A new algorithm might prove effective to reduce the amount of support material required for 3D prints by chopping objects into more easily printable shapes.
The method was developed by Ruizhen Hu, Honghua Li, Hao Zhang and Daniel Cohen-Or of Simon Fraser University, Zhejiang University and Tel Aviv University.
The idea is to decompose a complex object into “pyramidal” shapes, which have no overhangs. Current 3D printers handle overhangs by adding temporary support material that must be removed. This is an incredibly difficult mathematical problem to solve, yet the researchers appear to have done so.
The theory here is that by printing a series of pyramidal shapes without support, they can be reassembled into the final desired object. This avoids the requirement for support material.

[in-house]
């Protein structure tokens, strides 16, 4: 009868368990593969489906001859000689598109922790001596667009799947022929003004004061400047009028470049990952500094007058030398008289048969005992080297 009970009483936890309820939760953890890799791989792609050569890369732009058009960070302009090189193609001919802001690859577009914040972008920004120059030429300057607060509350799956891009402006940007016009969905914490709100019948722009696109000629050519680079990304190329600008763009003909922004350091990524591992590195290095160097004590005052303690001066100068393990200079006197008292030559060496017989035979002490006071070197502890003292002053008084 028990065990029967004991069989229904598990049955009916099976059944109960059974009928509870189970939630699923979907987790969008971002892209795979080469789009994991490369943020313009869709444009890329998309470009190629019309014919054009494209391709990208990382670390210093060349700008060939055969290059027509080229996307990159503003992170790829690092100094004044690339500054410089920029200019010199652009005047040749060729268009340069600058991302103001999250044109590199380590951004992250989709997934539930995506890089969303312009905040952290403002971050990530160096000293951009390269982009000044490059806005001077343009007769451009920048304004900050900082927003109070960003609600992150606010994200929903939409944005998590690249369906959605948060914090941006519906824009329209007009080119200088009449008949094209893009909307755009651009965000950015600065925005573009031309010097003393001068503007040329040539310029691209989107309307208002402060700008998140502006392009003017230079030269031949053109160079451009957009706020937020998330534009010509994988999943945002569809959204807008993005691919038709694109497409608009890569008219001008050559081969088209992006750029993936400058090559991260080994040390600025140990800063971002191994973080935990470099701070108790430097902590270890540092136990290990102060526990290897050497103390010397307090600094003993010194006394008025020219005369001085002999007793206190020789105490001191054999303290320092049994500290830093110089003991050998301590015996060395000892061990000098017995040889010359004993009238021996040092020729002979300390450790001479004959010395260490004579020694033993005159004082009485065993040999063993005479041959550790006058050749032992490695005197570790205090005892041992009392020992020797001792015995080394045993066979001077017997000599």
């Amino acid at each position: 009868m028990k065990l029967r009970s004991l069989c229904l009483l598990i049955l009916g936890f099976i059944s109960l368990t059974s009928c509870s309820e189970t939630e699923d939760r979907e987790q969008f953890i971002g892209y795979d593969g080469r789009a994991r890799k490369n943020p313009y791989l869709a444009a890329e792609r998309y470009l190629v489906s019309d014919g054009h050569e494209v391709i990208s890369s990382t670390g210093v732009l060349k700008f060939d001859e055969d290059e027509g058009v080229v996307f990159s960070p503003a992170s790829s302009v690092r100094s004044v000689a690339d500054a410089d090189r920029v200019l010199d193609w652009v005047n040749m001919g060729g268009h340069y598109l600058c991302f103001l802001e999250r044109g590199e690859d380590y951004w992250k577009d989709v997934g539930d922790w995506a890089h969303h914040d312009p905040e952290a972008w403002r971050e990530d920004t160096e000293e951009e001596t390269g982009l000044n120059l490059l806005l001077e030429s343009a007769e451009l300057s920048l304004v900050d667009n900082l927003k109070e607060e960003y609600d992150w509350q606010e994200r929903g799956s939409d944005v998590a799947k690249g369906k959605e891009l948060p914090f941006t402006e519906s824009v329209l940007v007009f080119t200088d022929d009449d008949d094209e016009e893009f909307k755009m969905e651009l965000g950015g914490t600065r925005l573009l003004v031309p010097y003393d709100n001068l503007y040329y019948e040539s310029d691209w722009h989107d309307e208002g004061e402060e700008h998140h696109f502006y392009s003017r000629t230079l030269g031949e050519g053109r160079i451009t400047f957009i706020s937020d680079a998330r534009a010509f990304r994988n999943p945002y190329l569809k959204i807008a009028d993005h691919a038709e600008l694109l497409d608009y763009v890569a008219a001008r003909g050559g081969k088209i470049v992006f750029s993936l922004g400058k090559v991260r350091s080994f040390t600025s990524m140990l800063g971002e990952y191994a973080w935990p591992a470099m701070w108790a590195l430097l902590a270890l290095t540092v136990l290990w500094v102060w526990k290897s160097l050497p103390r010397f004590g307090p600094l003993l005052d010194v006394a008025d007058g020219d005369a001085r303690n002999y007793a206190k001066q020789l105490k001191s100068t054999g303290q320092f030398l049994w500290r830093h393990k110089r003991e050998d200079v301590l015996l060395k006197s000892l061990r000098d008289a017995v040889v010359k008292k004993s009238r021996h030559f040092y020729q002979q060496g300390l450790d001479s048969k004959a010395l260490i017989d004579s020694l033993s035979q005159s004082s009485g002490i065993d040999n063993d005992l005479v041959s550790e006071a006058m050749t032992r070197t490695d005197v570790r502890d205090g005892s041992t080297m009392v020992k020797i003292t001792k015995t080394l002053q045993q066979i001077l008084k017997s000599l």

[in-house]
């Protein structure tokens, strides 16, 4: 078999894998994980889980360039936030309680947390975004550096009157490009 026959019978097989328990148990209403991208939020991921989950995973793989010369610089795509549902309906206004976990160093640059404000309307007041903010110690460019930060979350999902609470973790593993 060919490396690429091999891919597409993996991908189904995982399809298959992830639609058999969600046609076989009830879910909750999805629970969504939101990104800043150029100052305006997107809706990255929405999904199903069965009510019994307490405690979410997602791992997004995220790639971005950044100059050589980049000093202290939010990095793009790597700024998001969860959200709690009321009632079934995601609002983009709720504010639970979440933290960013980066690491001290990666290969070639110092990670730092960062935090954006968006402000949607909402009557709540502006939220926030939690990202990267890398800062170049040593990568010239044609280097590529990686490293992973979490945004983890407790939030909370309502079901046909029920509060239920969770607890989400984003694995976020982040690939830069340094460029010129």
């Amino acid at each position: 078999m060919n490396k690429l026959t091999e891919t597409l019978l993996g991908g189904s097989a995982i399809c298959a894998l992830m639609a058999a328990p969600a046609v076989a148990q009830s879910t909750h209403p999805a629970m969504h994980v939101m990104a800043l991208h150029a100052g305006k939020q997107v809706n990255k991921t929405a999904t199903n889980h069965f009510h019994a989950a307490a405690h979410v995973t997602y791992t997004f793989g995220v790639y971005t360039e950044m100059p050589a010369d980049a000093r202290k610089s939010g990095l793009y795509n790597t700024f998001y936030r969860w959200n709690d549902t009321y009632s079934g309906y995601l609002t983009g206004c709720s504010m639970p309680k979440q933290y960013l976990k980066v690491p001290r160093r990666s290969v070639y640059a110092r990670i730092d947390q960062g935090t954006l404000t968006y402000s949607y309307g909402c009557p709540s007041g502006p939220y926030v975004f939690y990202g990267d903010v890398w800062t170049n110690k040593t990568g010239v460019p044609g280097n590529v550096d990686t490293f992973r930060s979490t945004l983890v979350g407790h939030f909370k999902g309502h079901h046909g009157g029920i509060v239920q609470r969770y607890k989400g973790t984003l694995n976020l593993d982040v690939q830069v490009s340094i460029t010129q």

But it adds a rather complex step: reassembly. For some objects, reassembly could be significantly challenging. How would one even identify which part is which? A tracking system would be required to label parts and even sequence the assembly process.
In another sense, this approach reduces 3D printing to limitations similar to those found with traditional injection molding, where objects are decomposed into moldable sections and then reassembled afterwards.
We can’t see this approach being successful in the 3D printing universe, as it appears to lose many of the advantages of 3D printing technology if used and also creates potentially significant additional labor requirements.